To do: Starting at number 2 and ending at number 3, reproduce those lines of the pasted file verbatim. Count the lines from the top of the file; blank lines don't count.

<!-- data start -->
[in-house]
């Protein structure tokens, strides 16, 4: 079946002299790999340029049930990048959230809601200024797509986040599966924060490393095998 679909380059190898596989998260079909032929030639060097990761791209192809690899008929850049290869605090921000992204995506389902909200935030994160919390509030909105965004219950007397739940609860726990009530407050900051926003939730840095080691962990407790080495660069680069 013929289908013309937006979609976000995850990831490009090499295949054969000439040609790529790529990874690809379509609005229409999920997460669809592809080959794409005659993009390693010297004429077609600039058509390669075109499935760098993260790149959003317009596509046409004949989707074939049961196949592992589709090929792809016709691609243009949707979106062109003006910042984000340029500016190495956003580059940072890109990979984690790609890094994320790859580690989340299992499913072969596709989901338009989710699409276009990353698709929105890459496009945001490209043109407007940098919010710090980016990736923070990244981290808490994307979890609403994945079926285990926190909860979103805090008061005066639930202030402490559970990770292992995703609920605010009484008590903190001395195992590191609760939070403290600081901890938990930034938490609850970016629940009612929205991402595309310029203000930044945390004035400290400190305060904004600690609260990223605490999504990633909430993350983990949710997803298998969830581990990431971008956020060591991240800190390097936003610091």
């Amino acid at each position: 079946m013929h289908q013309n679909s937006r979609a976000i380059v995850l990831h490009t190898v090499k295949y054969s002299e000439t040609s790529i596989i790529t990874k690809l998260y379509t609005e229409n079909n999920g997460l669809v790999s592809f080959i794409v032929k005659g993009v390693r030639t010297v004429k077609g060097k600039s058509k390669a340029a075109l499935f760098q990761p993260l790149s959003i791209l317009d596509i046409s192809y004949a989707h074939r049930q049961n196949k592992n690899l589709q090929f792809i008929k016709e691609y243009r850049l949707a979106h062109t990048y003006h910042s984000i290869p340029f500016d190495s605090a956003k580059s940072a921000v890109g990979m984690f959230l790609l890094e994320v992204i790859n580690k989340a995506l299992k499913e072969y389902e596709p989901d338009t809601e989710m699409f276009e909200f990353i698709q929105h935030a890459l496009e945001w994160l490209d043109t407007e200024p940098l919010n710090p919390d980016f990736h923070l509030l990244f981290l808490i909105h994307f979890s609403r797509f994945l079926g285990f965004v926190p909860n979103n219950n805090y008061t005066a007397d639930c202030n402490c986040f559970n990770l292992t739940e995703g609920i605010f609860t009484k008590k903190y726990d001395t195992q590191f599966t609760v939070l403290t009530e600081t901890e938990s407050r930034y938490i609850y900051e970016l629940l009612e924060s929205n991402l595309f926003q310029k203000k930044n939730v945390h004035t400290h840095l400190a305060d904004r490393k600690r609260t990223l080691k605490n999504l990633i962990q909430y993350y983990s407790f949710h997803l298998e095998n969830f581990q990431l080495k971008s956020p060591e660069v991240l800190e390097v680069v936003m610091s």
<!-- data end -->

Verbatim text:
């Protein structure tokens, strides 16, 4: 079946002299790999340029049930990048959230809601200024797509986040599966924060490393095998 679909380059190898596989998260079909032929030639060097990761791209192809690899008929850049290869605090921000992204995506389902909200935030994160919390509030909105965004219950007397739940609860726990009530407050900051926003939730840095080691962990407790080495660069680069 013929289908013309937006979609976000995850990831490009090499295949054969000439040609790529790529990874690809379509609005229409999920997460669809592809080959794409005659993009390693010297004429077609600039058509390669075109499935760098993260790149959003317009596509046409004949989707074939049961196949592992589709090929792809016709691609243009949707979106062109003006910042984000340029500016190495956003580059940072890109990979984690790609890094994320790859580690989340299992499913072969596709989901338009989710699409276009990353698709929105890459496009945001490209043109407007940098919010710090980016990736923070990244981290808490994307979890609403994945079926285990926190909860979103805090008061005066639930202030402490559970990770292992995703609920605010009484008590903190001395195992590191609760939070403290600081901890938990930034938490609850970016629940009612929205991402595309310029203000930044945390004035400290400190305060904004600690609260990223605490999504990633909430993350983990949710997803298998969830581990990431971008956020060591991240800190390097936003610091």
């Amino acid at each position: 079946m013929h289908q013309n679909s937006r979609a976000i380059v995850l990831h490009t190898v090499k295949y054969s002299e000439t040609s790529i596989i790529t990874k690809l998260y379509t609005e229409n079909n999920g997460l669809v790999s592809f080959i794409v032929k005659g993009v390693r030639t010297v004429k077609g060097k600039s058509k390669a340029a075109l499935f760098q990761p993260l790149s959003i791209l317009d596509i046409s192809y004949a989707h074939r049930q049961n196949k592992n690899l589709q090929f792809i008929k016709e691609y243009r850049l949707a979106h062109t990048y003006h910042s984000i290869p340029f500016d190495s605090a956003k580059s940072a921000v890109g990979m984690f959230l790609l890094e994320v992204i790859n580690k989340a995506l299992k499913e072969y389902e596709p989901d338009t809601e989710m699409f276009e909200f990353i698709q929105h935030a890459l496009e945001w994160l490209d043109t407007e200024p940098l919010n710090p919390d980016f990736h923070l509030l990244f981290l808490i909105h994307f979890s609403r797509f994945l079926g285990f965004v926190p909860n979103n219950n805090y008061t005066a007397d639930c202030n402490c986040f559970n990770l292992t739940e995703g609920i605010f609860t009484k008590k903190y726990d001395t195992q590191f599966t609760v939070l403290t009530e600081t901890e938990s407050r930034y938490i609850y900051e970016l629940l009612e924060s929205n991402l595309f926003q310029k203000k930044n939730v945390h004035t400290h840095l400190a305060d904004r490393k600690r609260t990223l080691k605490n999504l990633i962990q909430y993350y983990s407790f949710h997803l298998e095998n969830f581990q990431l080495k971008s956020p060591e660069v991240l800190e390097v680069v936003m610091s």